The link to this study can be found in this article:



The major source of sulfur is from the amino acid Cysteine, an amino acid found in high protein foods, e.g. chicken. Through the sulfonation cycle, Cysteine produces N-Acetyl Cysteine (NAC), a metabolite with a thiol group that quickly catalyzes the production of Glutathione (GSH), “one of the body’s most important natural antioxidants and detoxifiers,” from Cysteine, Glycine, and Glutamate. GSH is known to break down harmful chemicals into compounds more easily managed by the body, protect and strengthen cell membranes against unwanted permeation, and promote nutrient transport to cells with key roles in the immune system. The most important function of NAC, however, occurs before its rapid conversion takes place. As a molecule it has the distinct capability to cleave the disulfide bonds found in mucoproteins, which are long strands of proteins ordered specifically to be mucus. By splitting these bonds that link the proteins together, the chains shorten drastically—thus the viscosity (stickiness) of the mucus is very much reduced, giving way to clearer nasal passages and the “runny nose” syndrome. Research done on this particular molecule (NAC) shows daily dosages to not only better the similar symptoms of other upper respiratory tract infections such as bronchitis and influenza, but to actually help deter the onset of the disease and shorten its duration.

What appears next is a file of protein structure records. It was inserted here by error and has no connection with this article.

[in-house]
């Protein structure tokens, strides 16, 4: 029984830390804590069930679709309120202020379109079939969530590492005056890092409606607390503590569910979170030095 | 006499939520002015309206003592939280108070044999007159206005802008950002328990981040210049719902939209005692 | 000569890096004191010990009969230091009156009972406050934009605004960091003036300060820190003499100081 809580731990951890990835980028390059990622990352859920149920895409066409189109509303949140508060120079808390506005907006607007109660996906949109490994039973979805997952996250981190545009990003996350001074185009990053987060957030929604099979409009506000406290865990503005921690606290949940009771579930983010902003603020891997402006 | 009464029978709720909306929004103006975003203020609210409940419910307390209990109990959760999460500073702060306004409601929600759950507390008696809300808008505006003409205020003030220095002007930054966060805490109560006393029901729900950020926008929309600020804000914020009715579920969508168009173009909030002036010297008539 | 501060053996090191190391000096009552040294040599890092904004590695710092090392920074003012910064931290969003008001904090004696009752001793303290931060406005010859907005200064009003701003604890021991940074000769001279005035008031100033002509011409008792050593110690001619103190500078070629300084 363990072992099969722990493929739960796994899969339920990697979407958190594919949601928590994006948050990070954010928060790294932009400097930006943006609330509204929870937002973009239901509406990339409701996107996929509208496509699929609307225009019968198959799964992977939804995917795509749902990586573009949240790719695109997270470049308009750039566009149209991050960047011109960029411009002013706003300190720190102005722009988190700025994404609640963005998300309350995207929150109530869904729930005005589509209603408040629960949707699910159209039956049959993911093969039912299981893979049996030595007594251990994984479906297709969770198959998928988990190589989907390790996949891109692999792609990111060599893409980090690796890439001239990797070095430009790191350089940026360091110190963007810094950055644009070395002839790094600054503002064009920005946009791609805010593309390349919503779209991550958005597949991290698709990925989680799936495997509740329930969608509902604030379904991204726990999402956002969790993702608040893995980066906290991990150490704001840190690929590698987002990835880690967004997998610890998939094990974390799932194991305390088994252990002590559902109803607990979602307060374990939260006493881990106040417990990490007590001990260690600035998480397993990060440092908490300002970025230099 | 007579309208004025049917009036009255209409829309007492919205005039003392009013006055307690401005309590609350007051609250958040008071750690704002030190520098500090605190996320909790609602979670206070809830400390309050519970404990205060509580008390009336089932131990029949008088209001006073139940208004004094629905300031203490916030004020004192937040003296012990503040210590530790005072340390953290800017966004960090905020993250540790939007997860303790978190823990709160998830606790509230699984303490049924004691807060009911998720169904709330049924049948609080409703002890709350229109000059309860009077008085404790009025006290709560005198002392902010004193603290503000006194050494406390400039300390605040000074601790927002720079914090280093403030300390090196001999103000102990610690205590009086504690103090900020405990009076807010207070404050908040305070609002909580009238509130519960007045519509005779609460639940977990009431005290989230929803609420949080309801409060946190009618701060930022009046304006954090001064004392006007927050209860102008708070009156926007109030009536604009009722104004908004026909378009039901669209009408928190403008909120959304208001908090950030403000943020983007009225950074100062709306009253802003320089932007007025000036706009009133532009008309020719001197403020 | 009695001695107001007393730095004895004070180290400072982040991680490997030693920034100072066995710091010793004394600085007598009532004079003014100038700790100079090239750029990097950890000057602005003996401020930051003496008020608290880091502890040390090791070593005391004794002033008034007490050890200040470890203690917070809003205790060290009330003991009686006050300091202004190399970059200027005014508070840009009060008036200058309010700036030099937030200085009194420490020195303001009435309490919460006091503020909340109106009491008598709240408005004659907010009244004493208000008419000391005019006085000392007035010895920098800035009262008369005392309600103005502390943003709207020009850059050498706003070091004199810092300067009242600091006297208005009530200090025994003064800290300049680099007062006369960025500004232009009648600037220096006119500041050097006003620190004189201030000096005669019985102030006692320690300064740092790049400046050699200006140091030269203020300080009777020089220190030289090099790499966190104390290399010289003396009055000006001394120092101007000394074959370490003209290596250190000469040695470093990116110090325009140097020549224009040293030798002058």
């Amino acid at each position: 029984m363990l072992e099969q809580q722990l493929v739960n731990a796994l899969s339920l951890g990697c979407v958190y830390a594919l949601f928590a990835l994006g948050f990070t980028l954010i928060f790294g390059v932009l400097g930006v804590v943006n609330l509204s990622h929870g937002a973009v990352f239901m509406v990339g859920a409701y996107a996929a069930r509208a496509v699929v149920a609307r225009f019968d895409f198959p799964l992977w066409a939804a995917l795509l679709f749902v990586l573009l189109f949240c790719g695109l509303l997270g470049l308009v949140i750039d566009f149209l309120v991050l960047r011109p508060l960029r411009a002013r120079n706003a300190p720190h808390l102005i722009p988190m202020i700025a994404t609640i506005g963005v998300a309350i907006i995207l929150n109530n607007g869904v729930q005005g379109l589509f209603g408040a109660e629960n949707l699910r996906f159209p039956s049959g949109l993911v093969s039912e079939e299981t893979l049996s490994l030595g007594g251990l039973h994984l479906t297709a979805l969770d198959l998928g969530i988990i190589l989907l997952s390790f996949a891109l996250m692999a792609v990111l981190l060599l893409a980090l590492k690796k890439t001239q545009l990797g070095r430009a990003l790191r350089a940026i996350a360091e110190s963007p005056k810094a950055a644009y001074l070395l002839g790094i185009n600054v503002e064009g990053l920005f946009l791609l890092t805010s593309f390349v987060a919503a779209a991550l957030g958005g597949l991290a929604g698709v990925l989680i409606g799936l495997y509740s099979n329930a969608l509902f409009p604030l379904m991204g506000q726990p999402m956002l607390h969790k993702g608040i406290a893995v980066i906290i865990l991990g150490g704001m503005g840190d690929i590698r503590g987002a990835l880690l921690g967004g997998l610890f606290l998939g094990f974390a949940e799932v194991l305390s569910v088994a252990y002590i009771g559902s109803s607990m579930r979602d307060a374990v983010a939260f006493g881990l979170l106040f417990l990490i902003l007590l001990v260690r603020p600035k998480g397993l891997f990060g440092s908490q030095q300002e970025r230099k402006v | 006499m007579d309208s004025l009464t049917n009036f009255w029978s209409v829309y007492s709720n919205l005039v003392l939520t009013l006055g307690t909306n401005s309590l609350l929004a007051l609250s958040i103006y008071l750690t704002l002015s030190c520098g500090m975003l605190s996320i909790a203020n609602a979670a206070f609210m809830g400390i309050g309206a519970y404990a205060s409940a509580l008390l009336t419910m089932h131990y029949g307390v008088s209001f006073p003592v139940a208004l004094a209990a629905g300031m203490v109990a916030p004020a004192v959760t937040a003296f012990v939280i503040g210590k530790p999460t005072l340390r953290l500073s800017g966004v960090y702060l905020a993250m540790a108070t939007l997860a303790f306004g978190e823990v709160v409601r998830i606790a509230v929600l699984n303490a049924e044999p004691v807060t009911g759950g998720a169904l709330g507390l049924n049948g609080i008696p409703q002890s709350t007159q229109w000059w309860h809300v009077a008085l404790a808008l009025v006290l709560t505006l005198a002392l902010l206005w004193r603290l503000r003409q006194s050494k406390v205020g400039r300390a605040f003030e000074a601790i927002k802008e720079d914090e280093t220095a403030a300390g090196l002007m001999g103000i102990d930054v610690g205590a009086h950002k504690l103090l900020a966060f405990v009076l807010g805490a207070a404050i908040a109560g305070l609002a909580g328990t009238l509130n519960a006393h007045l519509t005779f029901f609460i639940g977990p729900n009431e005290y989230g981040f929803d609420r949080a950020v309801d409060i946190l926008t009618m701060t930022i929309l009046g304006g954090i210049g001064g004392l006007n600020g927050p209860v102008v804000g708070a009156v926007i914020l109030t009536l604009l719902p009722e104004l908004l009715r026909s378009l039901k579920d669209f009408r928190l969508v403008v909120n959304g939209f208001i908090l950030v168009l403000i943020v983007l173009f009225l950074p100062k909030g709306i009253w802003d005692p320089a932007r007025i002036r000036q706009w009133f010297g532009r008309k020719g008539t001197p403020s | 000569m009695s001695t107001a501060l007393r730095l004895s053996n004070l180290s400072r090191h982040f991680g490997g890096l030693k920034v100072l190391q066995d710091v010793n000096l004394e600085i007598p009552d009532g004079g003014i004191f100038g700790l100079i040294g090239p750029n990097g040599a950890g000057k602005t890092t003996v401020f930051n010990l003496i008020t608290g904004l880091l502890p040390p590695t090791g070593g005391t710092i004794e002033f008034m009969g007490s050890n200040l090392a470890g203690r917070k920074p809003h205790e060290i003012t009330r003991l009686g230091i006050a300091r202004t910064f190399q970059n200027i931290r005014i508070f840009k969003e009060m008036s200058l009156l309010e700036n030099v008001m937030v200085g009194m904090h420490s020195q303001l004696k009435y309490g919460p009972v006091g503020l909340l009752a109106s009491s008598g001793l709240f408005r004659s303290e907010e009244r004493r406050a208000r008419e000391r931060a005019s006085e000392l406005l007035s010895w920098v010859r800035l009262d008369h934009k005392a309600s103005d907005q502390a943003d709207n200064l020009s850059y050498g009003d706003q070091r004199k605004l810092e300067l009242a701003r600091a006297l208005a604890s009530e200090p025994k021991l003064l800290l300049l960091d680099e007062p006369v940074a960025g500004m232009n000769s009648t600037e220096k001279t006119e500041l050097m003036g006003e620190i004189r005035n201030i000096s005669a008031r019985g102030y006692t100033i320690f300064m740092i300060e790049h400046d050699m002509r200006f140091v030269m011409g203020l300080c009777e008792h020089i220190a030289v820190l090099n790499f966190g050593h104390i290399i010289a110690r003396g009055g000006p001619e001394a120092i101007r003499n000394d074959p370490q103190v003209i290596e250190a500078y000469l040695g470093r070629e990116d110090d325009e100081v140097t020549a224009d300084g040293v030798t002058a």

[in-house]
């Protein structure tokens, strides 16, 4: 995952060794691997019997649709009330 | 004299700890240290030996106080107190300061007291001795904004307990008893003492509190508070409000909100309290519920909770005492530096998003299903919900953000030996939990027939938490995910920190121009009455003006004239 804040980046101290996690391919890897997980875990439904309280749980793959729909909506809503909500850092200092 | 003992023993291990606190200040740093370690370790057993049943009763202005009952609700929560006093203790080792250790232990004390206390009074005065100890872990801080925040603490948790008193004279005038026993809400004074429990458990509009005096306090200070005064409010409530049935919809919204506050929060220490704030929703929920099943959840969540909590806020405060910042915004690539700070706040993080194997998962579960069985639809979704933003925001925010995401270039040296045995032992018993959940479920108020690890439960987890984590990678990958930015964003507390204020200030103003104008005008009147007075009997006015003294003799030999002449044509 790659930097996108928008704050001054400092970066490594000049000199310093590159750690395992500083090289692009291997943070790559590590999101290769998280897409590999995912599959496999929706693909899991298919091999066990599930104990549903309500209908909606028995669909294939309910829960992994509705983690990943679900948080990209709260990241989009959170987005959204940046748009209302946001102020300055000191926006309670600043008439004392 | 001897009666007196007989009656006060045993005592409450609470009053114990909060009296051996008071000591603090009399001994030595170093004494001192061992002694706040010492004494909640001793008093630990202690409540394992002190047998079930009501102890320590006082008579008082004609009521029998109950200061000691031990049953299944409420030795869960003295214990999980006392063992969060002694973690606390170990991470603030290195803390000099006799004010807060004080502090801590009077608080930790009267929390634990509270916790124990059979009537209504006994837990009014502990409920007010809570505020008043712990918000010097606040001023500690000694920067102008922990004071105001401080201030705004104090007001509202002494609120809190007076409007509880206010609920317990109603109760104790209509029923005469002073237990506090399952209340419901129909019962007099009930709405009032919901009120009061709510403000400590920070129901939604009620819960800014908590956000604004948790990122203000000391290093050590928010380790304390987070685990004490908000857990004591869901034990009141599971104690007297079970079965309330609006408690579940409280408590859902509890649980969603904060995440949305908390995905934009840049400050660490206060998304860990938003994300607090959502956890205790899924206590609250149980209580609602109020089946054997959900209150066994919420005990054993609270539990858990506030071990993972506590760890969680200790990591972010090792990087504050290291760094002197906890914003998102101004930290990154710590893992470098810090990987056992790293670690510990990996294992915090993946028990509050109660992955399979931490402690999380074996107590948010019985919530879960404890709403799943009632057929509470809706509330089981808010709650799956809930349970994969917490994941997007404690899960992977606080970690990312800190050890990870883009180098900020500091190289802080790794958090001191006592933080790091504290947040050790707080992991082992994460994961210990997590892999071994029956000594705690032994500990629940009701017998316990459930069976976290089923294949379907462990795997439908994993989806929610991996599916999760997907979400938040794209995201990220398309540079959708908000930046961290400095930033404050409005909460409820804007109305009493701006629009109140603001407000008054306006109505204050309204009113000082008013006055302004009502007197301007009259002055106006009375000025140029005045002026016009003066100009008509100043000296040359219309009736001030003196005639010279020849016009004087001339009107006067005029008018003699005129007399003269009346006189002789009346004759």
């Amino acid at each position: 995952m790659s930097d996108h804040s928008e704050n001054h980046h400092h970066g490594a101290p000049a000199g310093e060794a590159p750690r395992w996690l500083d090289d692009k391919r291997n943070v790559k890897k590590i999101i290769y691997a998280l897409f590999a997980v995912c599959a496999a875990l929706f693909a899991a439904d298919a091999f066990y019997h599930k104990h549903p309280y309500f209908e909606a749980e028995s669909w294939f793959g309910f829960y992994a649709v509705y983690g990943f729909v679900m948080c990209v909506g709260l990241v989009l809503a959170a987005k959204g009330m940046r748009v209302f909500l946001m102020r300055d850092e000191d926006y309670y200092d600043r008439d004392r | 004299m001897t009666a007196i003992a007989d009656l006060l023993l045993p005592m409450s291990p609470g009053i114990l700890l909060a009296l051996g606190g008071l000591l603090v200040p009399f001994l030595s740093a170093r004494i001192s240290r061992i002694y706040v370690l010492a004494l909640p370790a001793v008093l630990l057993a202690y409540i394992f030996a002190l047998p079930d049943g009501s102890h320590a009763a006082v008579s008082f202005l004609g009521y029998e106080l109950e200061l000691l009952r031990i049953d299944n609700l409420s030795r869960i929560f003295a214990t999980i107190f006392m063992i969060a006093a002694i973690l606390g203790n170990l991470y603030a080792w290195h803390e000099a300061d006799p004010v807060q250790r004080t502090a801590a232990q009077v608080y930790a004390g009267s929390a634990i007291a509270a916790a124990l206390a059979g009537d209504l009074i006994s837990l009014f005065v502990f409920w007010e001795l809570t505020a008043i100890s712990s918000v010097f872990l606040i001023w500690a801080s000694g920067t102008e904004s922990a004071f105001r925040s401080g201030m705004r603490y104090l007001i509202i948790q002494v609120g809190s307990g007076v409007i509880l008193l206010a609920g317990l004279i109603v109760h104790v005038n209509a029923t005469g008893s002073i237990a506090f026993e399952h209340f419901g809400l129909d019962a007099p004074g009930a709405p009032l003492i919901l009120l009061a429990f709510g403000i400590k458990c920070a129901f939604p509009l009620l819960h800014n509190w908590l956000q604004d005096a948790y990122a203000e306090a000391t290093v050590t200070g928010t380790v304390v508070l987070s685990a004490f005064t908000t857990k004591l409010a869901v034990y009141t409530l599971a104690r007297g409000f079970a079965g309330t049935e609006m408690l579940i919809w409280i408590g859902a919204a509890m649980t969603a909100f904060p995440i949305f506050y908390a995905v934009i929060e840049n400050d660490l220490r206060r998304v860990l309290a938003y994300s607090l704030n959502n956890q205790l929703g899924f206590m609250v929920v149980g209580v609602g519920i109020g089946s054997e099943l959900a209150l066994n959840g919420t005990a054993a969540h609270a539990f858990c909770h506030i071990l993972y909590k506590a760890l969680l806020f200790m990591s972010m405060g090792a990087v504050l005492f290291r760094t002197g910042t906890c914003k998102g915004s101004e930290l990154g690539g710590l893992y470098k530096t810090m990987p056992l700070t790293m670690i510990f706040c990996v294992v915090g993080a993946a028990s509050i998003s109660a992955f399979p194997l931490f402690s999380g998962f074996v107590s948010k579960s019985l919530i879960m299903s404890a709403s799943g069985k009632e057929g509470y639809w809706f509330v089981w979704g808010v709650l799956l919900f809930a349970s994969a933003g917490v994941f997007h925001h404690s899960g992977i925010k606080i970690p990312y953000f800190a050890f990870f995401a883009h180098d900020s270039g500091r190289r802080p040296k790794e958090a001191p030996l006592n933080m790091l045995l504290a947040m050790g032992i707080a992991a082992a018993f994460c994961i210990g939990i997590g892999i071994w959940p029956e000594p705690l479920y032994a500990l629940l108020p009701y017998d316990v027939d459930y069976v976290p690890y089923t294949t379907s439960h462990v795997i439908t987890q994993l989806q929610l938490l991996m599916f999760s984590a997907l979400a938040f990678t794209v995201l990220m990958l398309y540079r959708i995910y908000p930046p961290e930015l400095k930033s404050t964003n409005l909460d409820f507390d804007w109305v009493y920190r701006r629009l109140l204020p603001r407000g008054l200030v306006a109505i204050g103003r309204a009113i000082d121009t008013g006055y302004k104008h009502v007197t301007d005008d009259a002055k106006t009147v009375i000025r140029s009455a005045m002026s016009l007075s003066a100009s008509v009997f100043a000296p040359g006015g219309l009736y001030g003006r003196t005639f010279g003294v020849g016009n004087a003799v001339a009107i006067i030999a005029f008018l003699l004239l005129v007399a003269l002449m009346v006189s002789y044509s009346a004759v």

In one of the only true studies done on the subject, Rennard investigated the effects of chicken soup after puzzling with his wife over Grandma’s unwavering faith in the remedy. A specialist in inflammation research, it is no surprise that is his angle of exploration. His idea is “that many, if not most, of the symptoms related to colds are consequent to the inflammatory response thus initiated” by the “transient infections of the mucosa of the upper respiratory tract.” Such inflammations are the result of certain white blood cells called neutrophils—which, admittedly, are a helpful and necessary bodily response to disease—rushing to the affected areas. Although the intent of these immune system enforcers is noble, such an influx of cells to any given area causes uncomfortable swelling and consequent irritation. It is this inflammation that Rennard believes can be assuaged by the notorious power of chicken soup. Simply put, he proposed chicken soup to contain neutrophil inhibitors. These inhibitors, or so he hypothesized, drastically slow the migration of the well-meaning white blood cells to the infected area. While this does decrease the inflammation, it has the unfortunate side effect of prolonging the disease, as is obvious since less of the active fighting agents are present. Although Rennard was not capable of determining what specific ingredients in the soup so drastically affected the neutrophils, he safely assumed it was a product of chemical reactions that take place somewhere along the cooking process between the chosen chicken, vegetables, and spices.